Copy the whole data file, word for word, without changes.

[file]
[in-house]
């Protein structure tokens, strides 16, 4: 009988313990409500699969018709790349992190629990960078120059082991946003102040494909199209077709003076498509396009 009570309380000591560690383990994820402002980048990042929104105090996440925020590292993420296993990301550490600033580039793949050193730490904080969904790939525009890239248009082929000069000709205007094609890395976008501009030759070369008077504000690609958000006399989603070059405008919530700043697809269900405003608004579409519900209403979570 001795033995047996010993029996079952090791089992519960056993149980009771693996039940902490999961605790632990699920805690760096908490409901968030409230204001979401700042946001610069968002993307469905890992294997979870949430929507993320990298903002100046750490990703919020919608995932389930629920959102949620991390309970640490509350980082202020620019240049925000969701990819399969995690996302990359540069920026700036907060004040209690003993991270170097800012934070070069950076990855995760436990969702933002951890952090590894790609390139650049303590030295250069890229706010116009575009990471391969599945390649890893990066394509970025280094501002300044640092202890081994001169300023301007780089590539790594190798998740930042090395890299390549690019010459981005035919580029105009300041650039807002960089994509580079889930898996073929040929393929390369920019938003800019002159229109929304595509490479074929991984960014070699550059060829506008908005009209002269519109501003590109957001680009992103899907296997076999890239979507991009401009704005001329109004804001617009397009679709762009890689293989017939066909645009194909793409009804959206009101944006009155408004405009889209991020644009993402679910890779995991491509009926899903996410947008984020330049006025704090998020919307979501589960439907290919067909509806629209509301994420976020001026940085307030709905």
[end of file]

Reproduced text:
[in-house]
């Protein structure tokens, strides 16, 4: 009988313990409500699969018709790349992190629990960078120059082991946003102040494909199209077709003076498509396009 009570309380000591560690383990994820402002980048990042929104105090996440925020590292993420296993990301550490600033580039793949050193730490904080969904790939525009890239248009082929000069000709205007094609890395976008501009030759070369008077504000690609958000006399989603070059405008919530700043697809269900405003608004579409519900209403979570 001795033995047996010993029996079952090791089992519960056993149980009771693996039940902490999961605790632990699920805690760096908490409901968030409230204001979401700042946001610069968002993307469905890992294997979870949430929507993320990298903002100046750490990703919020919608995932389930629920959102949620991390309970640490509350980082202020620019240049925000969701990819399969995690996302990359540069920026700036907060004040209690003993991270170097800012934070070069950076990855995760436990969702933002951890952090590894790609390139650049303590030295250069890229706010116009575009990471391969599945390649890893990066394509970025280094501002300044640092202890081994001169300023301007780089590539790594190798998740930042090395890299390549690019010459981005035919580029105009300041650039807002960089994509580079889930898996073929040929393929390369920019938003800019002159229109929304595509490479074929991984960014070699550059060829506008908005009209002269519109501003590109957001680009992103899907296997076999890239979507991009401009704005001329109004804001617009397009679709762009890689293989017939066909645009194909793409009804959206009101944006009155408004405009889209991020644009993402679910890779995991491509009926899903996410947008984020330049006025704090998020919307979501589960439907290919067909509806629209509301994420976020001026940085307030709905």